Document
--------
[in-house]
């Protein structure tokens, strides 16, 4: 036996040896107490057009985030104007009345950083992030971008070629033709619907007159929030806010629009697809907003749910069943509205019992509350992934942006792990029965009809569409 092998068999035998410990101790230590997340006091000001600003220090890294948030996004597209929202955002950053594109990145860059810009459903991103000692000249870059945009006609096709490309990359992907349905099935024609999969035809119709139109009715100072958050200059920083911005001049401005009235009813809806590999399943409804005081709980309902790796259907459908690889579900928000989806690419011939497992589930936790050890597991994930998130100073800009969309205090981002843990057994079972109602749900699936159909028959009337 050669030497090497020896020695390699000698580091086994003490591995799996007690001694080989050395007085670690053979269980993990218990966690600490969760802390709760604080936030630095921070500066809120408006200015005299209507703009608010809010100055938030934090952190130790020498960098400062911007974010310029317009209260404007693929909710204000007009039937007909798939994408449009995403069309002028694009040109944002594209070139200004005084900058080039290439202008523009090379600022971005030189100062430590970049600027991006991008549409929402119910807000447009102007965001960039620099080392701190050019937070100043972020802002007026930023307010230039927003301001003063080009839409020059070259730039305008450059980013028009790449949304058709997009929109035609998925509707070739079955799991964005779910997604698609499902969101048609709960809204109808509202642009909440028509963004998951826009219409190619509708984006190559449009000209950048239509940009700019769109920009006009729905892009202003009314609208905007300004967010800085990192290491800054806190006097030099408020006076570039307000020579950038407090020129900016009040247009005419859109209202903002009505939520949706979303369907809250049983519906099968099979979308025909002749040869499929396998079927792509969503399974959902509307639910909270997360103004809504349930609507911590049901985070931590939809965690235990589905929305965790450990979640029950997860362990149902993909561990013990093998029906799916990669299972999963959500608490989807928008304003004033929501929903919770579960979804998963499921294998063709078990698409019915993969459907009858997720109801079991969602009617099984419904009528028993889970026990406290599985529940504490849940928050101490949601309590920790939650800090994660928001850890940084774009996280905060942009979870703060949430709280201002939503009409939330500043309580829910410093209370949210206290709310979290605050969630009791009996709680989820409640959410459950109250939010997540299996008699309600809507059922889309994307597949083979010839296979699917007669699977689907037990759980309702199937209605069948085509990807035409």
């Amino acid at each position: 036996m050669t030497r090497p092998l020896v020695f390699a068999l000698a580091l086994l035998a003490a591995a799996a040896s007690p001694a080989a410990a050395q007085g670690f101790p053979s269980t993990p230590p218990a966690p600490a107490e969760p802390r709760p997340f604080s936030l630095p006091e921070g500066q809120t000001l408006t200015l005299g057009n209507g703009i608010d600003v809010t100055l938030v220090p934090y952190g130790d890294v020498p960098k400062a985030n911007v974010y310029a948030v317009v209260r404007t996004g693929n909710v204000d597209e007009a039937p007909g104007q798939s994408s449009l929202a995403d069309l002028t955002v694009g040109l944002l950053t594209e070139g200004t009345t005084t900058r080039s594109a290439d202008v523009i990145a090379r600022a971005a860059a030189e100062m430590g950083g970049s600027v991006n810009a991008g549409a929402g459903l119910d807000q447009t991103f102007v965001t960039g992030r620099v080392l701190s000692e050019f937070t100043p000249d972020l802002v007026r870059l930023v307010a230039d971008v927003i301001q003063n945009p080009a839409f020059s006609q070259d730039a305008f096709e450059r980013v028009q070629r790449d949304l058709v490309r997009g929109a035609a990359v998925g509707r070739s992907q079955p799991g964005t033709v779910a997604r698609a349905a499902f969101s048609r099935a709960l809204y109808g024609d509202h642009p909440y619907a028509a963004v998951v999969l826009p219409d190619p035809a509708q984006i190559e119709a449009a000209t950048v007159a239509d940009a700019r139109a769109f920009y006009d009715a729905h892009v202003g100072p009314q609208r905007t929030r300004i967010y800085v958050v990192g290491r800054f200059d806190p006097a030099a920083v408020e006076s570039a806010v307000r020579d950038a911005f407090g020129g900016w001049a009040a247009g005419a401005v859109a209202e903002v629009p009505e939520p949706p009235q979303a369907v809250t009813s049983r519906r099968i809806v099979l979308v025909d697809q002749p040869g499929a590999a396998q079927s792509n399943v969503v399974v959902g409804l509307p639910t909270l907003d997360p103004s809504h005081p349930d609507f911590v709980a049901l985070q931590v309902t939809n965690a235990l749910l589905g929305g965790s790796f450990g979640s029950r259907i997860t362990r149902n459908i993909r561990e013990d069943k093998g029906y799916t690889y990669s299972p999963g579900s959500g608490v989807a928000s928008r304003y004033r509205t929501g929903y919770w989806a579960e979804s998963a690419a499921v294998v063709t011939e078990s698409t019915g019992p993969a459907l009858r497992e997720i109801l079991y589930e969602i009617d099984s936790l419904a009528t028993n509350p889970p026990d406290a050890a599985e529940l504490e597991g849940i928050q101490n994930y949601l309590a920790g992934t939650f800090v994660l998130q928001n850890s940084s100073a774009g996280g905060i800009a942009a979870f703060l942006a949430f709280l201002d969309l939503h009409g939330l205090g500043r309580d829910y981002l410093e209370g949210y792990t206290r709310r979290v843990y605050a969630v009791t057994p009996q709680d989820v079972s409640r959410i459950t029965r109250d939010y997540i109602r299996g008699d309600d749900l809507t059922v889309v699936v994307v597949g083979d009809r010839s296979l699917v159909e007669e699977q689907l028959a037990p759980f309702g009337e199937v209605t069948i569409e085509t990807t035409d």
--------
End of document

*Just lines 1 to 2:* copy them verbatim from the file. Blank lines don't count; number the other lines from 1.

[in-house]
């Protein structure tokens, strides 16, 4: 036996040896107490057009985030104007009345950083992030971008070629033709619907007159929030806010629009697809907003749910069943509205019992509350992934942006792990029965009809569409 092998068999035998410990101790230590997340006091000001600003220090890294948030996004597209929202955002950053594109990145860059810009459903991103000692000249870059945009006609096709490309990359992907349905099935024609999969035809119709139109009715100072958050200059920083911005001049401005009235009813809806590999399943409804005081709980309902790796259907459908690889579900928000989806690419011939497992589930936790050890597991994930998130100073800009969309205090981002843990057994079972109602749900699936159909028959009337 050669030497090497020896020695390699000698580091086994003490591995799996007690001694080989050395007085670690053979269980993990218990966690600490969760802390709760604080936030630095921070500066809120408006200015005299209507703009608010809010100055938030934090952190130790020498960098400062911007974010310029317009209260404007693929909710204000007009039937007909798939994408449009995403069309002028694009040109944002594209070139200004005084900058080039290439202008523009090379600022971005030189100062430590970049600027991006991008549409929402119910807000447009102007965001960039620099080392701190050019937070100043972020802002007026930023307010230039927003301001003063080009839409020059070259730039305008450059980013028009790449949304058709997009929109035609998925509707070739079955799991964005779910997604698609499902969101048609709960809204109808509202642009909440028509963004998951826009219409190619509708984006190559449009000209950048239509940009700019769109920009006009729905892009202003009314609208905007300004967010800085990192290491800054806190006097030099408020006076570039307000020579950038407090020129900016009040247009005419859109209202903002009505939520949706979303369907809250049983519906099968099979979308025909002749040869499929396998079927792509969503399974959902509307639910909270997360103004809504349930609507911590049901985070931590939809965690235990589905929305965790450990979640029950997860362990149902993909561990013990093998029906799916990669299972999963959500608490989807928008304003004033929501929903919770579960979804998963499921294998063709078990698409019915993969459907009858997720109801079991969602009617099984419904009528028993889970026990406290599985529940504490849940928050101490949601309590920790939650800090994660928001850890940084774009996280905060942009979870703060949430709280201002939503009409939330500043309580829910410093209370949210206290709310979290605050969630009791009996709680989820409640959410459950109250939010997540299996008699309600809507059922889309994307597949083979010839296979699917007669699977689907037990759980309702199937209605069948085509990807035409």